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Allelic frequency


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Allelic frequency

  2. 2. ALLELE  An allele is an alternative form of a gene (one member of a pair) that is located at a specific position on a specific chromosome.  Organisms have two alleles for each trait.(RR,rr)  The gene for seed shape in pea plants exists in two forms, one form or allele for round seed shape (R) and the other for wrinkled seed shape (r).
  3. 3. ALLELE FREQUENCY  THE FREQUENCY OF ANY GIVEN ALLELE IN A POPULATION, RELATIVE TO ALL THE OTHER ALLELES AT THE SAME LOCUS, IS KNOWN AS ALLELE FREQUENCY.  Allele frequency = Number of copies of a particular allele in a population Total number of all alleles for that gene in a population.
  5. 5. 1.MUTATION  Are the source of new alleles in the gene pool.  Mutation are essential for evolution.  Once a mutation occurs, the allele frequency is changed.  Alleles resulting from unfavourable mutation are selected against and only remain in the gene pool if they are recessive(remain ‘hidden 'in heterozygotes).  Neutral or silent mutations are not acted upon by selection.
  6. 6.  Eg: A change in a base code(GGG to GGC) that codes for the same amino acid. The same protein is made-no change result from this mutation.  In this way, mutations increase the opportunity for evolution of adaptations different from characteristics of the ancestral population.  These mutations will affect the frequency of alleles.
  7. 7. 2.GENETIC DRIFT  It was explained by Sewall Wright(1931)hence called Sewall wright effect.  Genetic drift is the change in allele frequencies of a population due to random chance events, such as natural disasters.  Genetic drift can happen when a natural disaster or similar event randomly kills a large portion of the population.  The remaining survivors may have allele frequencies that were very different from the previous population, a phenomenon known as the bottleneck effect.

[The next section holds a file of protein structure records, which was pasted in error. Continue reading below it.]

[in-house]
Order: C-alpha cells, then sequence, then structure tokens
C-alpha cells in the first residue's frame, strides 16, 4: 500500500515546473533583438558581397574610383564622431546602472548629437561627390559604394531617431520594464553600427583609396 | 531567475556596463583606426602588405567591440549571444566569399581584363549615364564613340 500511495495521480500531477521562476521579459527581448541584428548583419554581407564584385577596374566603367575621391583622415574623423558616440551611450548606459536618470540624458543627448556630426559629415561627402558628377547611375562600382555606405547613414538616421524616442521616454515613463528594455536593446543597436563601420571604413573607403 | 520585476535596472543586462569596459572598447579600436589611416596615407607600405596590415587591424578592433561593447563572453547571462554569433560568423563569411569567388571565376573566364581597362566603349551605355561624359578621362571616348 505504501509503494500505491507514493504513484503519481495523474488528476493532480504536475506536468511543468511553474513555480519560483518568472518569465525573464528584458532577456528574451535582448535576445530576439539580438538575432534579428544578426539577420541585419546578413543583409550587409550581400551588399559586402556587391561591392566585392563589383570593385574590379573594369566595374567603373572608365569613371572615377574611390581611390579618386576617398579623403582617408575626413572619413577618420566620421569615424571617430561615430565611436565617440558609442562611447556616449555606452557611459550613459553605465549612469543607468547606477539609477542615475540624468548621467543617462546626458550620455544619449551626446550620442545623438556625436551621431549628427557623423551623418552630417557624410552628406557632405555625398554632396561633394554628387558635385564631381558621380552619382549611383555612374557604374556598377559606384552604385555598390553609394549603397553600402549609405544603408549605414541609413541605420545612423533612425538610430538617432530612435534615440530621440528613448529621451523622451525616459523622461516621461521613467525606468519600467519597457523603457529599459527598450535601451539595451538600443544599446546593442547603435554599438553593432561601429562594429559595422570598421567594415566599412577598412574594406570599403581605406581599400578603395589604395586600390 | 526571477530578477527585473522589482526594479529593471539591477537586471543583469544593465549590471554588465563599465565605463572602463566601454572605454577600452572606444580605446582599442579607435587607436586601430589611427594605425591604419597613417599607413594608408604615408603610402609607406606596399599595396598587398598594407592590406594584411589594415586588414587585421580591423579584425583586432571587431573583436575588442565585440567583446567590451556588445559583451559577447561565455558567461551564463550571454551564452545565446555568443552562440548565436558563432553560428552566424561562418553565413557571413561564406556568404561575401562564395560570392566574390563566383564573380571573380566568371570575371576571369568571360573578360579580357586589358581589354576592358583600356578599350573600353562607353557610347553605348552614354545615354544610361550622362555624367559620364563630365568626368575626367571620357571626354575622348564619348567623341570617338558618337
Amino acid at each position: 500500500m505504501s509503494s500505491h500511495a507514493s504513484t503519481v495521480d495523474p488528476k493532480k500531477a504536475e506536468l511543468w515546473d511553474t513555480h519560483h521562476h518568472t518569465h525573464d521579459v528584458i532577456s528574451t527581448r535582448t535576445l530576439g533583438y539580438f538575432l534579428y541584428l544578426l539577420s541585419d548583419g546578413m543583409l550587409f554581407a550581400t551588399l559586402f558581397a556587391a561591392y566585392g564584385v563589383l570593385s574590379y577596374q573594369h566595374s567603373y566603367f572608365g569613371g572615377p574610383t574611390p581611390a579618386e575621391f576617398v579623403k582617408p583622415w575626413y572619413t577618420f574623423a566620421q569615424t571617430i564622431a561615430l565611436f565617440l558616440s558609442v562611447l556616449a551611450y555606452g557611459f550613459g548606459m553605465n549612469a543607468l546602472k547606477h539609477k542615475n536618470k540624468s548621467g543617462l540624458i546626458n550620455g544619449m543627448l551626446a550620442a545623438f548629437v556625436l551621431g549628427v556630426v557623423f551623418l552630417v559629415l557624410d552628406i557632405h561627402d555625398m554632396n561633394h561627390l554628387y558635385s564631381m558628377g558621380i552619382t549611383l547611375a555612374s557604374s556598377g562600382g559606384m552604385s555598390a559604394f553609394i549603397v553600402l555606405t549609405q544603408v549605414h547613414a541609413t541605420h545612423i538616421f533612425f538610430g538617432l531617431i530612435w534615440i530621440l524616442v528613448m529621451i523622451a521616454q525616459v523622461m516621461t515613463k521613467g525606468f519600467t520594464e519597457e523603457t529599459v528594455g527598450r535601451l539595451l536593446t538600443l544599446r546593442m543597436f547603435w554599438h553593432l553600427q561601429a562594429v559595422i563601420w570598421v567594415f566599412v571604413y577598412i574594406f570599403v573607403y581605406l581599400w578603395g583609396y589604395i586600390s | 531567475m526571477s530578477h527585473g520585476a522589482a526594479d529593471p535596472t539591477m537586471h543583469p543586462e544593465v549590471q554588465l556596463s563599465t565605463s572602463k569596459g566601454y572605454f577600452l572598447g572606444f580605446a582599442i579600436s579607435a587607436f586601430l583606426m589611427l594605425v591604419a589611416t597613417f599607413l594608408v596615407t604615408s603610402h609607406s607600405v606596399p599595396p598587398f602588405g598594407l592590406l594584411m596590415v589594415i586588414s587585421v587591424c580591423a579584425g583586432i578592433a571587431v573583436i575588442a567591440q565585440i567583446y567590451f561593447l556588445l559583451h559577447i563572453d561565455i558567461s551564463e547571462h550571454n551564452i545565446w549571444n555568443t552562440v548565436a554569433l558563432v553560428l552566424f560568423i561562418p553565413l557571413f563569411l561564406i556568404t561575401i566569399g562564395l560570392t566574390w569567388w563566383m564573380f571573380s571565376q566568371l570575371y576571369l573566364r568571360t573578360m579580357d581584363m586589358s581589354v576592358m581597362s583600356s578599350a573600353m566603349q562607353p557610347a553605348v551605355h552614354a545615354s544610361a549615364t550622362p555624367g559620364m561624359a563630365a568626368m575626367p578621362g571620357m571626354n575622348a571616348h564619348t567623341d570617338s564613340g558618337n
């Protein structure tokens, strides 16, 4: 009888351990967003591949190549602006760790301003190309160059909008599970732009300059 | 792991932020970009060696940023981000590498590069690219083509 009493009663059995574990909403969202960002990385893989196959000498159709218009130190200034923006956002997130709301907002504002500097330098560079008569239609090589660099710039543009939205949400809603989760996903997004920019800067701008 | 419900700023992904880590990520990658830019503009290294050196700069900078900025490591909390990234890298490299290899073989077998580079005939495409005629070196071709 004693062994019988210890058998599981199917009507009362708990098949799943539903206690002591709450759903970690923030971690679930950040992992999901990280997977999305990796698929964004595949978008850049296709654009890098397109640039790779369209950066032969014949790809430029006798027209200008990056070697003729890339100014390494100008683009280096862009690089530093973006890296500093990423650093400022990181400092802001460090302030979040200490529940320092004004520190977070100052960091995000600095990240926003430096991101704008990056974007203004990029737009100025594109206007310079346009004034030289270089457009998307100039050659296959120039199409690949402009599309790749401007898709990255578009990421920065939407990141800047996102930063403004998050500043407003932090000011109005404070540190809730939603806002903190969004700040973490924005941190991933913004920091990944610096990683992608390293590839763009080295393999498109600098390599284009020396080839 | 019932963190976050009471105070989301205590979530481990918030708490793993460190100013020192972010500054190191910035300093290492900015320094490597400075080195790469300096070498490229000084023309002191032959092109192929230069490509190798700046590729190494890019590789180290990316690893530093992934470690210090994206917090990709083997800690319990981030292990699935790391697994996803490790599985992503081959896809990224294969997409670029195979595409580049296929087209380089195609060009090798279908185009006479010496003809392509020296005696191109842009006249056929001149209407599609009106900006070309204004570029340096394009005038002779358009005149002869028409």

8. 8. BOTTLE NECK EFFECT  Population may be suddenly reduced in numbers.  Usually from a catastrophic environmental event(fire,flood,drought etc)  Or by sudden, severe selection pressure(often human activities eg:rapid habitat destruction,introduction of predators).  After the event the population may recover to grow again to return to normal levels.
  9. 9.  As population numbers drop rapidly, it is likely that the range of alleles decreases and the frequency of alleles changes.  When small population subject to genetic drift.
  10. 10. FOUNDER EFFECT  Another way genetic drift can occur is if a portion of the population separates from the old population to start a new population(Island).  The alleles in the new group will be found at higher frequencies than in the original population, a phenomenon known as the founder effect.  In extreme cases, a founder population may be a single individual(wind blown seed).
  11. 11. 3.MIGRATION  Migration is the movement of individuals from one population to another or the movement of breeding individuals into or out of isolated populations.  Results in evolutionary change because alleles move with the individuals. We call this movement gene flow.  Immigration: Individuals migrate into a population.  Emigration: Individuals migrate out of a population.  Both processes allow for gene flow between populations.  Gene flow may change the frequency and or the range of alleles in the populations